hahaha. I have read a great article written in New York Times. It details why westerners (or non-East Asians to be exact) are sometimes bewildered by Chinese fondness for food that are tasteless and consist mostly cartilage. It's the Chinese fondness for food texture (chewiness, hard/soft, slippery feel etc). I understand it's hard for you to appreciate it, try handing an elder chinese a good flavorful cheese and he/she will think you're giving him rotten milk! I've tried swedish food before, consisting of pickled fish on tasteless crackers/biscuits and colourless fruit drink (elderberry?), they taste horrible!!! I have eaten and enjoyed eating many varieties of food globally, but those two swedish food are yucky!

Jonna Wibelius said...

hendrian -so true!! Especially the cheese thing. As for Swe food, I don't know what biscuits u r talking about but I hate pickled fish/herring. Not sure if Ive ever tried elderberry juice?!

葛威 said...

"the fancier the place, the worse the food"

If I think back to my two favourite meals (not home cooked) in China then this is definitely true. They were both in restaurants that would send shivers down the spine of any Health & Safety inspector.

In Chinese restaurants outside China, this is a little more hit and miss.

Unknown said...


I believe it was these rye biscuits. i recalled that it's brown, dry and tasteless. And you eat it with the pickled fish.
I think it may be Juniper berry syrup juice.

胡崧 said...

but pig ear is so crunchy and delicious!

Anonymous said...

Hi Jonna,

Yep, fully agree. The more expensive, often the worse the food, and the smaller the portions.

And agree with you about most of your post too!

I see you're fully loving Shanghai. What's the population there? 30 million? That's a lot of people for you to practice your Chinese with :)


Unknown said...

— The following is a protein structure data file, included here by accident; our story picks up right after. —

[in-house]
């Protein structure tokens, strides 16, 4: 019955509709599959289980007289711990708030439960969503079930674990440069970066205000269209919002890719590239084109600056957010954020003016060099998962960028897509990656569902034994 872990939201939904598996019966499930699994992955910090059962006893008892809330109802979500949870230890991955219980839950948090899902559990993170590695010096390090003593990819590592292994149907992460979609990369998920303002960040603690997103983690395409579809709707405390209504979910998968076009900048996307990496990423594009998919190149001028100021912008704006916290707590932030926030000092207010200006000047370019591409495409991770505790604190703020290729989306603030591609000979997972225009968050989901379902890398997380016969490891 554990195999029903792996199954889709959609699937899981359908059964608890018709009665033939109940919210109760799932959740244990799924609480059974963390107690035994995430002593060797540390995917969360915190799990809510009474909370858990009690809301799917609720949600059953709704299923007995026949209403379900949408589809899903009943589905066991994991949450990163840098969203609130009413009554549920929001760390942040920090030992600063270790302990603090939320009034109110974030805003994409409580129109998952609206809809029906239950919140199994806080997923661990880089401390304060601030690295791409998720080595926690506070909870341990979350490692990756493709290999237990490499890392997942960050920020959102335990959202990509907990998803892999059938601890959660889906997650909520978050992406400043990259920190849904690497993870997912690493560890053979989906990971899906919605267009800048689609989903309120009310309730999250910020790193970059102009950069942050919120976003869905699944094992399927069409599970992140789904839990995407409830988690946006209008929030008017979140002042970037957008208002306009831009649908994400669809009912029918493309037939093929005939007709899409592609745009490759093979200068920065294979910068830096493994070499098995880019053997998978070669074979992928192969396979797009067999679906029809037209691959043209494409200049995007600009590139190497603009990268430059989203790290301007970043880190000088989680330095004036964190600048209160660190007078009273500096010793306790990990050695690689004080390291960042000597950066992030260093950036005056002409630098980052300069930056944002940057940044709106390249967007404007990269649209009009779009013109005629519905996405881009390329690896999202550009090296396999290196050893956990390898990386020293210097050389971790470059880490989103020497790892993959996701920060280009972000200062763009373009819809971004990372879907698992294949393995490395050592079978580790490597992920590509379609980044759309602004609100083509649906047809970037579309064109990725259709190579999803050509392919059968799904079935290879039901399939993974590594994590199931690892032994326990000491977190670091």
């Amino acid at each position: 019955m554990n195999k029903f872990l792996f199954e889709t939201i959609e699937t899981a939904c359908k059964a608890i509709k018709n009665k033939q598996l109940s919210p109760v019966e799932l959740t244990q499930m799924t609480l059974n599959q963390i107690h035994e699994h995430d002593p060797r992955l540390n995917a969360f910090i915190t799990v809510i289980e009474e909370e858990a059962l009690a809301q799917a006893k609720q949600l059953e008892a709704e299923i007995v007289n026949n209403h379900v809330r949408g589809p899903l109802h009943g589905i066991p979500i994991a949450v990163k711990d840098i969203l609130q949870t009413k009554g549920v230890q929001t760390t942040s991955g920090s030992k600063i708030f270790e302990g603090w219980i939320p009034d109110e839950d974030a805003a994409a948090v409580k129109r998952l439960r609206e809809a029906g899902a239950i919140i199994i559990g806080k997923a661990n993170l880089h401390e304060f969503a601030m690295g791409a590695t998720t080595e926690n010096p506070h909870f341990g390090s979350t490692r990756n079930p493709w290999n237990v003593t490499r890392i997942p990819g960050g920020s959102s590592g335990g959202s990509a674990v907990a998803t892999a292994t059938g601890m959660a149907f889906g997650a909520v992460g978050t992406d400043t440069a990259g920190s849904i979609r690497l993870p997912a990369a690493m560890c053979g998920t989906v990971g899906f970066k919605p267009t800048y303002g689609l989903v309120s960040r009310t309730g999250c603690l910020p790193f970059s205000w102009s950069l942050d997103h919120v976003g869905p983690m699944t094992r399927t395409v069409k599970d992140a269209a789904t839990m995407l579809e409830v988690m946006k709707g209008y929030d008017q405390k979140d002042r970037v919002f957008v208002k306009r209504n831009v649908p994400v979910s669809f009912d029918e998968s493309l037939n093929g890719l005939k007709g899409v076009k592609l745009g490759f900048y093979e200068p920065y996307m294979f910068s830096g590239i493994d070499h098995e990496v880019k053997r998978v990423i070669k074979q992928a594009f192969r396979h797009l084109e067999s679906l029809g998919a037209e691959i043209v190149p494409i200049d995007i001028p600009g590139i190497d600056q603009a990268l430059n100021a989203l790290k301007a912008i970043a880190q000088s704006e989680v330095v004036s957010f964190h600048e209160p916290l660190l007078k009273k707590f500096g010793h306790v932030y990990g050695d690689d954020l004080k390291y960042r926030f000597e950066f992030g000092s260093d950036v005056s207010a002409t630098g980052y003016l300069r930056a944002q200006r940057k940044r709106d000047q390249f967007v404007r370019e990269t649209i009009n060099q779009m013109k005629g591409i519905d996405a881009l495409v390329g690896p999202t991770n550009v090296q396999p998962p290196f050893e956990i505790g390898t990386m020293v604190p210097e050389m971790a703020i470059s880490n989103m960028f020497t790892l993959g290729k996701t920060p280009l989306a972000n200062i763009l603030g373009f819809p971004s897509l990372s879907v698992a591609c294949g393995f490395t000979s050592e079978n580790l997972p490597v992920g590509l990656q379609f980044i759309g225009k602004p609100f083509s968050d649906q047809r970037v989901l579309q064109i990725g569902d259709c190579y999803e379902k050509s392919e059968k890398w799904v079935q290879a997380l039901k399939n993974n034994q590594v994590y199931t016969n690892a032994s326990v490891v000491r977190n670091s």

I do not like mayo too, not on Chinese food. I guess restaurants make them 'complicsted' to make more money and it is considered a specialty !!

Ikabod Grinwud said...

Century eggs. Only thing I didn't like about it is removing the muddy covering. And wait till you get to taste one of our delicacies here- "balut", boiled duck egg(embryo already developed). Or "Pinapaitan", goat stew with its innards and bile mixed in. And then there is the Korean kimchi for appetizers. Bon appetit!

Anonymous said...

I agree with you, cheap Chinese food is the best. I always ate at the stalls in HK, Macau and Singapore and it was delicious. The expensive restaurants are tourist traps. The worst ones are the "fusion" restaurants.

Barry Wah Lee said...

Yes I used to love visiting China,especially Guangzhou and traveling on my own.Actually I found review foodie travel books good value.Also a couple of French girls pointed out some restaurants for me to try.
Going back there with my new Chinese wife,I experienced the type of restaurant you talk about.My most miserable culinary month ever.
Someone says to follow the Taxi drivers and eat there.
However,done well, I do like cartilage foods.

Anonymous said...

Hi Jonna,

Regina here, for ExpatWomen.com.

I would like to personally invite you to list your blog on our Expat Women Blog Directory (www.expatwomen.com/expatblog/) so that other women can read about and learn from your expat experiences.

Many thanks in advance for your contribution and keep up your great blog!